Saturday, February 8, 2014

The moral of Ralph Kiner

Ralph Kiner accompanies Elizabeth Taylor
to a movie premiere in December 1949. Kiner
had just led the National League in homers
for the fourth straight season.
Ralph Kiner, Hall of Fame slugger and 53-year broadcaster, died Thursday.

It took Kiner twice as long to get into the Hall of Fame (20 years) as he actually played (10 seasons). When he was elected, it was without a vote to spare on his 15th and final time on the writers' ballot.

The brevity of his playing career for a hitter of his quality (he led the National League in home runs seven straight seasons) is at the least unusual, and may have had something to do with how long it took him to gain admittance to Cooperstown.

But a bigger factor might have been the flaws in his skill set -- Kiner couldn't run, field or throw -- and the criticism/abuse he took as a result.

Branch Rickey took over as Pirates general manager after Kiner had established himself as a slugging star on a bad team. Rickey, probably the shrewdest judge of baseball talent ever, quickly decided he wanted -- no, needed -- to trade Kiner. The Pirates' owner, however, saw Kiner as a necessary gate attraction.

And Rickey began to tear down Kiner's reputation. "A team with eight Ralph Kiners," the Mahatma declared, "would finish last in the American Association."

And it might. A team with Ralph Kiner at shortstop -- well, you might as well play my beagle there. My dog can't throw at all, and has little interest in chasing a ball to begin with. Ditto Kiner.

Bill James has suggested that Rickey was pressuring the owner to allow him to deal Kiner for a big block of young talent. (By the time the owner relented, Rickey's downgrading of Kiner had largely wrecked his trade value) Joe Posnanski figures the always penurious Rickey was angered by Kiner's salary demands (it was Kiner who uttered the famous phrase, "Home run hitters drive Cadillacs, singles hitters drive Fords.").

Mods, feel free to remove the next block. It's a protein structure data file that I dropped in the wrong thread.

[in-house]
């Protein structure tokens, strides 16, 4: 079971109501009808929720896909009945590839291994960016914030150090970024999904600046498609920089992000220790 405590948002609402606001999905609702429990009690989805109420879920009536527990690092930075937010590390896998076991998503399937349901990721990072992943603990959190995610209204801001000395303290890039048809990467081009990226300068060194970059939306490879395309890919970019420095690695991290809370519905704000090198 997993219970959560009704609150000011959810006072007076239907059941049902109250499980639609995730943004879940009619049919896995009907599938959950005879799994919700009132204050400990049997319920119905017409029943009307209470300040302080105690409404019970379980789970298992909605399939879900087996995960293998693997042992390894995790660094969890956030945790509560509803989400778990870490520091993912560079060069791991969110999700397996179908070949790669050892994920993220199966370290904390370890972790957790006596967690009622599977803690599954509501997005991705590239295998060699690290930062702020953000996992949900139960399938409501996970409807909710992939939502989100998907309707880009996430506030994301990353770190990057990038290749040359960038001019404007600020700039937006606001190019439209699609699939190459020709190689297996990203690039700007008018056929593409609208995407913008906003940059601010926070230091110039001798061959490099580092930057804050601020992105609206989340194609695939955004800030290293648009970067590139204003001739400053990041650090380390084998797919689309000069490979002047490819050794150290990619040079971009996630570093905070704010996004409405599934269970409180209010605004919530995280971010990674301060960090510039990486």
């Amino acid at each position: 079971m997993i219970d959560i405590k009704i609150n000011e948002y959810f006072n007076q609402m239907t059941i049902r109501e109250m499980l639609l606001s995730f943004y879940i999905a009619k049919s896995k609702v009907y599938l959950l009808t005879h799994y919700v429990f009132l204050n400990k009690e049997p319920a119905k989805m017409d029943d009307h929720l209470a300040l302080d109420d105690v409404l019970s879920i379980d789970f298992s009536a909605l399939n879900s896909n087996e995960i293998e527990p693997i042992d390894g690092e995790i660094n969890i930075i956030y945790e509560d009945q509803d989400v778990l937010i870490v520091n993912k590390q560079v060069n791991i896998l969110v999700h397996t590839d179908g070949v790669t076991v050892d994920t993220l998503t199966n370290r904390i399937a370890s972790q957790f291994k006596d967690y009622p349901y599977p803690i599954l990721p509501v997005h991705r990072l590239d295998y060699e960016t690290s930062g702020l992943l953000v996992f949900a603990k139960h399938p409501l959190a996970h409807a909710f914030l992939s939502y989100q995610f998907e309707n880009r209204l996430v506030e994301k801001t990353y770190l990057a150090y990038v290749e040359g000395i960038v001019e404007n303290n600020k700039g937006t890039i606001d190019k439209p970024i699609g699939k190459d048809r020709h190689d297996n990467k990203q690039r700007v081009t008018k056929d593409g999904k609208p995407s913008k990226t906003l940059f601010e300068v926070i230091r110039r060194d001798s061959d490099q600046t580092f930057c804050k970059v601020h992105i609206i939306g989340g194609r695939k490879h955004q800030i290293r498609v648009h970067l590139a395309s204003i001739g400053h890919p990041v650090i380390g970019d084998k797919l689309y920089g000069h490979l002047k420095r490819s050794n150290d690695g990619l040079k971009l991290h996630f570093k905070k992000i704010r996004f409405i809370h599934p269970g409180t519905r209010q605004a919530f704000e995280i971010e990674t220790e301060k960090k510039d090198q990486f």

Both make good points. But there's also this: You look at the previous teams Rickey constructed and operated -- the powerhouses in St. Louis and Brooklyn -- and you won't find a Kiner type in the outfield. Rickey's outfielders could run and throw. Kiner couldn't. Rickey's rosters frequently had outfielders who were the exact opposite of Kiner, guys like Taylor Douthit and Terry Moore, who were brilliant defensive players and subpar hitters.

Rickey was gone by the time his work in Pittsburgh resulted in the 1960 World Series winner, but that Pirates outfield (Bob Skinner, Bill Virdon and Roberto Clemente) had no Kiner types. Virdon, the centerfielder, was a defensive whiz who just hit enough to play; Skinner's offense was largely built around batting average; and Clemente was Clemente, a multi-skilled superstar.

Rickey's tryout camps opened with a 60-yard dash; players who didn't meet a specific time didn't even get a chance to hit. Rickey wouldn't have signed a Ralph Kiner.

Kiner was the highest level of an outfield type that was prevalent in the 1950s: Lumbering power guys. They were to be found in the lineup of almost every team -- except the really good ones. Stengel's Yankees didn't have them. Durocher got rid of them when he took over the Giants. The Dodgers, running on the system Rickey built, didn't have them.

Kiner played on just two winning teams in his career: 1948, when the Pirates went 78-76, and 1955, his one season with the Cleveland Indians, when the Tribe won 93 games -- which was a drop off of 23 wins from the previous season.

Rickey, again, on Kiner: "We finished last with you, we can finish last without you." Blaming Kiner for his teams' poor performances isn't completely accurate. But neither is absolving him of the blame.

The Kiner Kontroversy is echoed today. Adam Dunn, for example, although left-handed, is very much in Kiner's mold. Dunn draws lots of walks, hits home runs, is useless in the field. (Kiner had some .300 batting averages, and Dunn never will,) There are sabermetric types who will tell you that Dunn has been a great hitter and a valuable player. But he's played for three organizations, and none of them won anything.

And the Twins have a Kiner type in left field, Josh Willingham. Willingham isn't up to Kiner's level, of course, but it's the same basic skill set. Willingham has never been on a team with a winning record.

This is not to say that players of this ilk automatically doom a team. But all the gaudy power numbers mean a bit less, sometimes a great deal less, with all the other flaws.

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